Over the past half century, Wall Street was completely revolutionized by computers.
Not so long ago, human brokers on the stock exchange floor haggled to buy and sell every stock, writing their agreements on pieces of paper.
But in 1971, the NASDAQ, the world’s first electronic stock exchange, was introduced. Electronic trading platforms followed in the 1980s, and the rise of the internet in the 1990s brought online brokerages like E*TRADE.
In the 2000s, technology radically changed not just how stocks were traded, but the decision behind which stocks to trade. Firms like Citadel, DE Shaw, and Two Sigma started to employ High Frequency Trading, computer algorithms capable of executing thousands of trades per second.
Quants, the algorithm writers, overtook master traders, who manually studied companies. Algorithms overtook hunches. The quant funds who led the pack raked in hundreds of billions of dollars.
100% of stock trades used to be made by humans. Today, 80% are made by computer algorithms.
AI is about to bring a similar revolution to healthcare.
Over the next few decades, at least half of the $4.3 trillion dollar American healthcare industry will be AI-driven.
AI will drive drug discovery, proposing medicines not yet dreamed up by man. AI will play a key role in diagnosis, helping humans know what’s wrong sooner so they can get access to life-saving treatments. AI will change how care is delivered, as every human will have a world-class AI doctor in their pocket. And AI will eliminate a lot of the infuriating back office minutia in healthcare.
The markets are significantly undervaluing this opportunity.
This is partially because the market only knows non-AI healthcare companies today. In the digital health public markets, there are (1) tech-enabled service companies that have excelled in speedy go-to-markets, but have been low margin due to human labor, and (2) healthcare SaaS companies that are high-margin, but have struggled in go-to-market because of the difficulties of selling SaaS to human-loving healthcare entities.
AI health companies will not have these limitations. Margins will be way better than human services. Go-to-market will be far easier because AI companies can sell “AI humans,” as opposed to fighting the uphill battle of selling software on which healthcare companies must train their overworked employees. Just like the internet completely transformed go-to-market for software companies, AI will transform go-to-market for healthtech companies.
To demonstrate the scale of the AI opportunity in healthcare, consider that publicly traded, profitable healthcare companies today (excluding pharma) generate $2.6 trillion in revenue and yet turn only $170 billion (~6.5%) of that revenue into profit. Imagine if these were able to achieve even a 15% increase in efficiency1 for having infinite access to low-cost AI “workers.” That alone would drive $314 billion more in operating profit and ultimately $5.6 trillion in incremental enterprise value, even assuming no improvement in valuation multiples or growth in topline revenue. That would nearly triple the enterprise value of profitable public healthcare companies, and we believe that number is conservative!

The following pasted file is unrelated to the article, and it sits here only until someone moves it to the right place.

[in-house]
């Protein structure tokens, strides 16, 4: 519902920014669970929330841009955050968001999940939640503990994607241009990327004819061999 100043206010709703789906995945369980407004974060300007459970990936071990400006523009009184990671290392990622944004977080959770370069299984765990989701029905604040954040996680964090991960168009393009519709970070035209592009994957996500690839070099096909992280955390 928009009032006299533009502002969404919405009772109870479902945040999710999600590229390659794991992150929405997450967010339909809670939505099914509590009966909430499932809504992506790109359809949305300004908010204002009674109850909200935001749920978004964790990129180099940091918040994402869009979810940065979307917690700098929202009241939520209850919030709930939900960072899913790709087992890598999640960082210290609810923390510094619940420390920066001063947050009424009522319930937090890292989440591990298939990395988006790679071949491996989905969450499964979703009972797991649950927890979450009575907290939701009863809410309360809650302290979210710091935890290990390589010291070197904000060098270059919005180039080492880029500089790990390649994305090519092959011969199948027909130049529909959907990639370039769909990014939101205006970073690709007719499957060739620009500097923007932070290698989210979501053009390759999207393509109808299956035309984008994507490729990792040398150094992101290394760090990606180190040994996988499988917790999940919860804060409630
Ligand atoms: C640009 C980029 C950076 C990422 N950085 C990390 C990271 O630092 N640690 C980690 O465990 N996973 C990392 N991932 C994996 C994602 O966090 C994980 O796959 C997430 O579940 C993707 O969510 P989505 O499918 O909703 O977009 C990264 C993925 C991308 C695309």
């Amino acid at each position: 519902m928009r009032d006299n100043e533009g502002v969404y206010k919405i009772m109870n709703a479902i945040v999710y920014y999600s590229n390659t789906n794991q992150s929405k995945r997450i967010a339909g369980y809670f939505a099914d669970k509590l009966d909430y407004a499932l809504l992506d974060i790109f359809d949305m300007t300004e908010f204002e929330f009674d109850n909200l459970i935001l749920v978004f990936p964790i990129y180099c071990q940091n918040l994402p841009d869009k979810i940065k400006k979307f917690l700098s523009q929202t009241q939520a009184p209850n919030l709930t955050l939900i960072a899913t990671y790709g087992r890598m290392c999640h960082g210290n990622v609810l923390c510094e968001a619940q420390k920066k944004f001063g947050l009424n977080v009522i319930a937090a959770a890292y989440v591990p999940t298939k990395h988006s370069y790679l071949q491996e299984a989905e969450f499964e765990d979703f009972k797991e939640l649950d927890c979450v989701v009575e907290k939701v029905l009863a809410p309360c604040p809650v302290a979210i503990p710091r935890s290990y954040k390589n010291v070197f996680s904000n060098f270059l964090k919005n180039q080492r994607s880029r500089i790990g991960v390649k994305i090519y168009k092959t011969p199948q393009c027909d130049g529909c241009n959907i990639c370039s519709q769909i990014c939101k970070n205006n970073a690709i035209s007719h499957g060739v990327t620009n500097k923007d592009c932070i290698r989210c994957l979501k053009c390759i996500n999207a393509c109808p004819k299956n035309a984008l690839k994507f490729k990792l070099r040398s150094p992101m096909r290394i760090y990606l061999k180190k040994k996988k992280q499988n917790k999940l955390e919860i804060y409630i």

So will this happen? What kinds of companies will capture this AI opportunity?
We can look to the introduction of the internet in the 1990s to see what happened in the last technological revolution. Pre-internet—in 1990—the biggest companies at the time were largely in non-tech industries like oil and gas (Exxon Mobil), pharma (Merck), CPG (Coca-Cola), auto (GM), and telecom (AT&T). While some small public companies in the 1990s like Apple and Microsoft embraced the internet and 500x-ed to become the biggest companies in the world, the vast majority of value accrued to startups founded as the internet was taking off. Today these startups—Alphabet, Meta, Amazon—have knocked all of the aforementioned biggest companies of 1990 off the top 10 list.
The same will likely happen with AI in healthcare. While some public healthcare companies will transform their strategies with AI and excel because of it, the vast majority of the value will accrue to AI health companies being started now.
Today resembles the early days of the internet. Will there be an AI bubble that bursts just like the dot com one did? Probably. But the best companies will rise from the ashes and transform human health.
1“15% efficiency improvement” denotes a 15% reduction in COGS and 15% reduction in OpEx
Daisy Wolf is an investing partner on the Bio + Health team, focused on consumer health, the intersection of healthcare and fintech, and healthcare software.
Adela Tomsejova is a partner on the Bio + Health team, where she handles corporate development and partnership building for the life sciences and healthcare networks.
Jay Rughani is an investing partner on the Bio + Health team at Andreessen Horowitz, focused on AI & data products across healthcare and life sciences.
Vijay Pande is the founding general partner of the Bio + Health team at Andreessen Horowitz, focused on the cross-section of biology and computer science.